Classical Weaponry of Japan: Special Weapons and Tactics of the Martial Arts

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Kodansha International, 2003 - Sports & Recreation - 217 pages
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Serge Mol?s earlier volume,Classical Fighting Arts of Japan: A Complete Guide to Koryu Jujutsuis already destined to become a classic.

Classical Weaponry of Japanis a continuation of that first book. It is an in-depth study of more than a hundred exotic special weapons and associated weapon techniques used by various koryu jujutsu schools.

Each weapon will be shown in photographs accompanied by detailed explanations about history and usage. The book treats 100 weapons in depth and refers to 300. Where possible, photos will be included of present-day Japanese grandmasters demonstrating the way the weapons were used.

In addition to the weapons, the author introduces and explains the characteristics of about twenty special weapon arts that were developed around these weapons. The relation of these special weapon arts to other fighting systems is also discussed.

Many of the weapons included in this work once belonged to secret sections within the secret curriculum of ancient jujutsu schools or weapons schools. Certain weapons that remained hidden for centuries have recently been uncovered; Mol includes photos of them and offers ideas about how they may have been used and even shows grandmasters demonstrating their use. Others that became well known around the world, such as the famous shuriken or kusarigama, are discussed in new ways here. However, the majority of the weapons treated inClassical Weaponry of Japanare not widely known, and so will be of great interest to practitioners of martial arts and weapon
collectors or enthusiasts.

The book is heavily illustrated, with rare photos of weapons, techniques, ancient text scrolls, illustrated scrolls, and woodblock prints. It will have a foreword by Tanaka Fumon and one by another grandmaster who is an expert in the field of secret weapons.

Classical Weaponry of Japanwill be the first book in any of the major Western languages to comprehensively treat the special or secret weapons that are still known today.
  

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Contents

INTRODUCTION 11
ii
BLADED WEAPONS
17
SMALL HANDHELD WEAPONS
45
Tenouchi weapons
46
The use of small handheld weapons in atemijutsu and kyushojutsu
49
Shutogane
50
Tessho
52
Suntetsu
54
Tanbo
94
Hananejibo
95
Hananeji no jutsu
96
Hishigi
97
Tansaibo
98
Asayama Ichiden Ryu bogyakudorijutsu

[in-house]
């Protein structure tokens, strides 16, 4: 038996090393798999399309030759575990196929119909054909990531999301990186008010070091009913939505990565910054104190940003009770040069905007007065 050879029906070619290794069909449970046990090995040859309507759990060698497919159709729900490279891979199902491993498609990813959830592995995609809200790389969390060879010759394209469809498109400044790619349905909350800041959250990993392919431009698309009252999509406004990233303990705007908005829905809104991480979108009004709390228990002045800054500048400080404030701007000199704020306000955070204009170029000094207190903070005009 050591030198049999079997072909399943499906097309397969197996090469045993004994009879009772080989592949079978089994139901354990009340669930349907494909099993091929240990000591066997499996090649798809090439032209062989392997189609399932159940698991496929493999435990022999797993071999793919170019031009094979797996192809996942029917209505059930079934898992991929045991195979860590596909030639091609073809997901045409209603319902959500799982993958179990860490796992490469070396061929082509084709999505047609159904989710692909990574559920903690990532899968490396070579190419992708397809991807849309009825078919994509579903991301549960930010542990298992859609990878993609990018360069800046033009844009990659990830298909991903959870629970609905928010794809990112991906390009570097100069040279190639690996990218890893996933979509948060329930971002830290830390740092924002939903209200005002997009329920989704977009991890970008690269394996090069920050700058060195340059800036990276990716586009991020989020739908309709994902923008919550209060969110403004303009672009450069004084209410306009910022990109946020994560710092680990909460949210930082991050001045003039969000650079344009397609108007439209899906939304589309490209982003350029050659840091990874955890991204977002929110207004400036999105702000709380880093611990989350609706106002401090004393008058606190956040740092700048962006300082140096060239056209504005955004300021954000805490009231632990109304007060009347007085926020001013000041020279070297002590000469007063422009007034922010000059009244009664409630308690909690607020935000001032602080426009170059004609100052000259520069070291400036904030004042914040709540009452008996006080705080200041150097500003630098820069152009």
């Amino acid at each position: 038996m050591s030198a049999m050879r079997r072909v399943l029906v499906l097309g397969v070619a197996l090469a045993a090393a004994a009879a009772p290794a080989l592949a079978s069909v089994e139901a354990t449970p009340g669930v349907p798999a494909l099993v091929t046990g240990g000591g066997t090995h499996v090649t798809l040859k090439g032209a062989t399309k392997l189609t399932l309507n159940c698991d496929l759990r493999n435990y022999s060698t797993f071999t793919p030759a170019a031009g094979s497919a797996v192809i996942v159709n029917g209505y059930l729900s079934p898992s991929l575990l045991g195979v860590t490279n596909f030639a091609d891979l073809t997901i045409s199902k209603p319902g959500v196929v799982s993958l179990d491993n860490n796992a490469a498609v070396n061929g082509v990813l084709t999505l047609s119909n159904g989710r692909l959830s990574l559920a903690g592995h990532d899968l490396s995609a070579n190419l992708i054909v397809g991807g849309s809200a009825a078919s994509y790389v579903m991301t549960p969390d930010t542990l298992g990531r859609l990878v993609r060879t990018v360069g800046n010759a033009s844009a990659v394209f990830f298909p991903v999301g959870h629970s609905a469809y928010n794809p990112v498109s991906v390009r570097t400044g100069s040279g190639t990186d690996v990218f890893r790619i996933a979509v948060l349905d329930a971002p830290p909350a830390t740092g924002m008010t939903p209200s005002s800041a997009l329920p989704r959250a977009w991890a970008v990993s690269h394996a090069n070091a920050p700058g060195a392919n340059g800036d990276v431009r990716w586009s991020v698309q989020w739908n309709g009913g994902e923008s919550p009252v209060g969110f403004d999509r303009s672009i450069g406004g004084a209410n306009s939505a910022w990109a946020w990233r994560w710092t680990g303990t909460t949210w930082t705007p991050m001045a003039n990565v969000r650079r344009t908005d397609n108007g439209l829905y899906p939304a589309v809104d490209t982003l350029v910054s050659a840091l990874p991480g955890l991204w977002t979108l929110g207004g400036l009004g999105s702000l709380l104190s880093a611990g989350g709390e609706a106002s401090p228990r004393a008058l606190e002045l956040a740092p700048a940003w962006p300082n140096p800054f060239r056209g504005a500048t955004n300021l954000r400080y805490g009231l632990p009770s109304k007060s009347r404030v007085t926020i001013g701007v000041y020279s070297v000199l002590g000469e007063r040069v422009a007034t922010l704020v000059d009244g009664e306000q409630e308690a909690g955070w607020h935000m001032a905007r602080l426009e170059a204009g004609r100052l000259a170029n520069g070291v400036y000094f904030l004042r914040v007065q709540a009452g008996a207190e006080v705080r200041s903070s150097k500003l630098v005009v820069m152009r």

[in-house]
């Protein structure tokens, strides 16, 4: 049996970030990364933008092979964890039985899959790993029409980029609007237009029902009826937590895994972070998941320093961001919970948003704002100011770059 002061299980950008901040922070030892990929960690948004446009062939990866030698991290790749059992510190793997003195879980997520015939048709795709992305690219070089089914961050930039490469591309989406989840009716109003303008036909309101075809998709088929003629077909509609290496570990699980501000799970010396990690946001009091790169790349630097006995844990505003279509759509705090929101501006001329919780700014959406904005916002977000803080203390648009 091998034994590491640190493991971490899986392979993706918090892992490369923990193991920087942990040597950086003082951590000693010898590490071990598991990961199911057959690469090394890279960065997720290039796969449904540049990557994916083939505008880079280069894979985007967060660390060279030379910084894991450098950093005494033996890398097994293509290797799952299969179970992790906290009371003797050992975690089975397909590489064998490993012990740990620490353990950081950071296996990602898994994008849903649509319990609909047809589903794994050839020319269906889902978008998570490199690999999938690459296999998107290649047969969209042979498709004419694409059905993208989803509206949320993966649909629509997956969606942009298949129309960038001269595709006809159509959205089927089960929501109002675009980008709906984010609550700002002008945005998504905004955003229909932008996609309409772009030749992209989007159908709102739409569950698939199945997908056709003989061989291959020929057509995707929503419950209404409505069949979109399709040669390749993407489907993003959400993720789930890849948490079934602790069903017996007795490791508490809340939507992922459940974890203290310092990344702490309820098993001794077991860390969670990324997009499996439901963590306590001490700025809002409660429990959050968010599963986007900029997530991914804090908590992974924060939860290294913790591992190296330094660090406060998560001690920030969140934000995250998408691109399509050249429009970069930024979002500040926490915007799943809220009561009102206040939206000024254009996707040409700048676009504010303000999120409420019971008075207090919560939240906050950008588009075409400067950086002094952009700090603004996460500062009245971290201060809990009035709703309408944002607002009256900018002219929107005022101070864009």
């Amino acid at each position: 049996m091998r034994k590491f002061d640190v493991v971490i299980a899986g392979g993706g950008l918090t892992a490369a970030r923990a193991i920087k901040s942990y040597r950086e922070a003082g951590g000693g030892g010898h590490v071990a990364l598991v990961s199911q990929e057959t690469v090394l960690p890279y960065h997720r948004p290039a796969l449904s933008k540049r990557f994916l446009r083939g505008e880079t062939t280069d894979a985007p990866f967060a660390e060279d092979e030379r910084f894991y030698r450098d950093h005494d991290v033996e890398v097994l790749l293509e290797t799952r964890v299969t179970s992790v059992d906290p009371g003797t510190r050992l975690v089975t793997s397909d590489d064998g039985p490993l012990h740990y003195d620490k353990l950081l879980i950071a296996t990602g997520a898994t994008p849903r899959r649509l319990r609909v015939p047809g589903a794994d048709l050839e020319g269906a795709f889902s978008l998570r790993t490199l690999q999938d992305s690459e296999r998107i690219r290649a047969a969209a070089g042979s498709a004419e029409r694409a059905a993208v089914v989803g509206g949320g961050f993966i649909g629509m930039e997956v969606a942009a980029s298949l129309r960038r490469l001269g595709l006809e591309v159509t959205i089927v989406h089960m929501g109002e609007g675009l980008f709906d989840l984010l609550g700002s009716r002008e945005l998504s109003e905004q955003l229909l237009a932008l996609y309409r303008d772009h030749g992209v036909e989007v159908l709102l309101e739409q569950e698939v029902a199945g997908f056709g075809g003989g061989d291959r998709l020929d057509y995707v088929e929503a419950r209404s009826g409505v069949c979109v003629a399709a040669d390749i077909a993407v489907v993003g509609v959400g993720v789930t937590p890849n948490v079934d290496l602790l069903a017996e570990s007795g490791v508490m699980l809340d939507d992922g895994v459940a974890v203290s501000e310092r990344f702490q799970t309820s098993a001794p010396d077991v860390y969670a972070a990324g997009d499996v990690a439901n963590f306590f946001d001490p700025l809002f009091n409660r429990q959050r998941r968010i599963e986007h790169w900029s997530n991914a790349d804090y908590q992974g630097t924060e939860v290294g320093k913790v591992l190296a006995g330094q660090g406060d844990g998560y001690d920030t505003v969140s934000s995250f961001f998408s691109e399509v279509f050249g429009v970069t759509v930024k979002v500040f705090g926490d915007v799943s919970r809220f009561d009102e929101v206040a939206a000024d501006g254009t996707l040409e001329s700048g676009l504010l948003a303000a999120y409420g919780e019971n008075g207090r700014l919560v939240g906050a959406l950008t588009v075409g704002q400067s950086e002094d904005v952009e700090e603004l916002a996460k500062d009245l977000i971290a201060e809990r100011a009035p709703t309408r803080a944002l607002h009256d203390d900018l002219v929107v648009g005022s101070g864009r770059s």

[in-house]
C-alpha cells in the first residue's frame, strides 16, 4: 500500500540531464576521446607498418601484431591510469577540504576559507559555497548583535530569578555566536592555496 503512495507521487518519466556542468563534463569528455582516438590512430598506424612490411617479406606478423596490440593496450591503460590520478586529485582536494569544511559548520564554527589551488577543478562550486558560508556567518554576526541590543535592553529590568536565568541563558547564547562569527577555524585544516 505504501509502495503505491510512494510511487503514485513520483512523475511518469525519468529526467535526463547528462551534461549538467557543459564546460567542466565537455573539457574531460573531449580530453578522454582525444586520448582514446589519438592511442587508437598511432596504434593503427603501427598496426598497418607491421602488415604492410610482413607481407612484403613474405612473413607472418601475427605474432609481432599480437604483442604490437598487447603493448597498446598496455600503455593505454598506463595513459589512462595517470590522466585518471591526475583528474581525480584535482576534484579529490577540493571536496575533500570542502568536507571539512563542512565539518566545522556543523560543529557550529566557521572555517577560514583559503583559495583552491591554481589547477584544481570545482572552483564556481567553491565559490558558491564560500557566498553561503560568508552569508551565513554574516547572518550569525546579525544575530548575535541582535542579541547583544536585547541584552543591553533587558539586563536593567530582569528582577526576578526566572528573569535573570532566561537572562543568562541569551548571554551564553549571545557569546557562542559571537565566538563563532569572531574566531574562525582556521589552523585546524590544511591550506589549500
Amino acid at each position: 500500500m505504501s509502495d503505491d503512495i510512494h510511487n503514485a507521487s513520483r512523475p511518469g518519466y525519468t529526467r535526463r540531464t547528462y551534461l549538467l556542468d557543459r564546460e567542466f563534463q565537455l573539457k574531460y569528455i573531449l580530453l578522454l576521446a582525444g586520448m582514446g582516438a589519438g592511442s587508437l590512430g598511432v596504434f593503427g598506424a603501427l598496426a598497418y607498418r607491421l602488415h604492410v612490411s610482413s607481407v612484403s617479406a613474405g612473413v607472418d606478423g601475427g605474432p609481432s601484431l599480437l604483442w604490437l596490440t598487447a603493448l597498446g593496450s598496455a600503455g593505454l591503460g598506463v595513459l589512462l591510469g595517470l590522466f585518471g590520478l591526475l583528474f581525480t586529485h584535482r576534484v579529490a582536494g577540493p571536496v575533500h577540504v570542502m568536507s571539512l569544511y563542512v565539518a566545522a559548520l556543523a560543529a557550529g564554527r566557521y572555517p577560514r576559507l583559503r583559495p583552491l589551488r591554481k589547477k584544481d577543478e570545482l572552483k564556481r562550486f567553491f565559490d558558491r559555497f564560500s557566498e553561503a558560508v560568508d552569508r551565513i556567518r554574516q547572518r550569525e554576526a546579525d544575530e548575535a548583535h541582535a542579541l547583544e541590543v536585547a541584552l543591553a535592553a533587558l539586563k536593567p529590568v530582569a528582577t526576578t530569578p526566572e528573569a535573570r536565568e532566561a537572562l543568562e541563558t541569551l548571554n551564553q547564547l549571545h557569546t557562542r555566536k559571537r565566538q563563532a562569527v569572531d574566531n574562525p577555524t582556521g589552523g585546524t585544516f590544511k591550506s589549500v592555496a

99
Tegiribo
100
MISCELLANEOUS MINOR WEAPONS SMALL HOGU
101

Suntetsujutsu
55
Tekken
59
Musashi kaiken
60
Nagao Ryu tekkan
63
Nanbankagi
65
TRUNCHEONLIKE WEAPONS
67
Truncheonlike weapons and goho
68
Common characteristics of fighting systems using truncheonlike weapons
69
Metal truncheonlike weapons
70
Tetto
73
Naeshi
74
Naeshijutsu
75
Jutte
76
Juttejutsu
80
Tessen
81
Tessenjutsu
83
Tenarashi
87
Buyokiseru
88
Yatate
90
Ararebo
91
Hanbojutsu
92
Tobiguchi
103
Kanamuchi
104
Yagyuzue
106
Yumiorezue
108
Tamazue or tamabo
109
Kakute
110
Kaginawa
113
Kannawa
114
Fundonawa
115
Hayatejo
116
Tenouchi
117
Toda Ryus tonomonojutsu and tenouchijutsu
119
Kyoketsu shoge
121
Shuko and ashiko
122
Kunai
123
Metsubushi
124
CHAIN WEAPONS
125
SHURIKEN ANDSHURIKENJUTSU
155
DECEPTIVE WEAPONS
185
Acknowledgments
204
Copyright

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About the author (2003)


SERGE MOL is the author of the acclaimedClassical Fighting Arts of Japan: A Complete Guide To Koryu Jujutsu, and is the first and only non-Japanese to have received the rank of menkyo kaiden in Enshin Ryu Iai, Suemonogiri, Kenpo and Yawara, or to have received menkyo in Hoki Ryu Juutsu.

Before specializing in classical martial arts, Mol also studied various modern budo including kendo, iaido and judo; he has dan ranking in iaido and judo.

Mol has lived and trained in Japan for several years as a direct disciple of Grandmaster Tanaka Fumon-one of Japan's foremost authorities on classical martial arts and special weaponry-and Grandmaster Nakashima Atsumi. In addition to more orthodox classical martial arts such as jujutsu, iaijutsu, kenjutsu, and bojutsu, the author has studied the use of various hibuki (secret weapons) and kakushibuki (concealed weapons). The author's relationship with these grandmasters and reliance solely on original Japanese materials-many of which are ancient, secret texts-make his work uniquely reliable.

Mol lives in Belgium and travels frequently to Japan for additional training and research.

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